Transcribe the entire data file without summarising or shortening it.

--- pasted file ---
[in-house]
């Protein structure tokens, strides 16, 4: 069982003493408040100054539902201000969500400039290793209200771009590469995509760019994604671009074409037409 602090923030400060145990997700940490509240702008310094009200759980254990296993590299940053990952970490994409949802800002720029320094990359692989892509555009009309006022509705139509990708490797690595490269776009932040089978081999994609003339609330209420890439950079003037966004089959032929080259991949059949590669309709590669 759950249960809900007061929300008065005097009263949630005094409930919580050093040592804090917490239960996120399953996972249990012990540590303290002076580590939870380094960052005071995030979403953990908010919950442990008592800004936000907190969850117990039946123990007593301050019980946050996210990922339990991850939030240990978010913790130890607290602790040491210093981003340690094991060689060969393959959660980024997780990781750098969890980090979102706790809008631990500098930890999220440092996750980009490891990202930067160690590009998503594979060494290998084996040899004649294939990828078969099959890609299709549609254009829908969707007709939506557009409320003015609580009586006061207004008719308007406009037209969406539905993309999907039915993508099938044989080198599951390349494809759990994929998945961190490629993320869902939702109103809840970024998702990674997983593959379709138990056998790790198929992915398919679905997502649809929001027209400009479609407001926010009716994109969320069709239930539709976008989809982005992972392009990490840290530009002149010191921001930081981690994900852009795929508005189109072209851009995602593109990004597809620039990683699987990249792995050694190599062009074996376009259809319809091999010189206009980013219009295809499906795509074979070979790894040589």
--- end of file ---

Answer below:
[in-house]
């Protein structure tokens, strides 16, 4: 069982003493408040100054539902201000969500400039290793209200771009590469995509760019994604671009074409037409 602090923030400060145990997700940490509240702008310094009200759980254990296993590299940053990952970490994409949802800002720029320094990359692989892509555009009309006022509705139509990708490797690595490269776009932040089978081999994609003339609330209420890439950079003037966004089959032929080259991949059949590669309709590669 759950249960809900007061929300008065005097009263949630005094409930919580050093040592804090917490239960996120399953996972249990012990540590303290002076580590939870380094960052005071995030979403953990908010919950442990008592800004936000907190969850117990039946123990007593301050019980946050996210990922339990991850939030240990978010913790130890607290602790040491210093981003340690094991060689060969393959959660980024997780990781750098969890980090979102706790809008631990500098930890999220440092996750980009490891990202930067160690590009998503594979060494290998084996040899004649294939990828078969099959890609299709549609254009829908969707007709939506557009409320003015609580009586006061207004008719308007406009037209969406539905993309999907039915993508099938044989080198599951390349494809759990994929998945961190490629993320869902939702109103809840970024998702990674997983593959379709138990056998790790198929992915398919679905997502649809929001027209400009479609407001926010009716994109969320069709239930539709976008989809982005992972392009990490840290530009002149010191921001930081981690994900852009795929508005189109072209851009995602593109990004597809620039990683699987990249792995050694190599062009074996376009259809319809091999010189206009980013219009295809499906795509074979070979790894040589």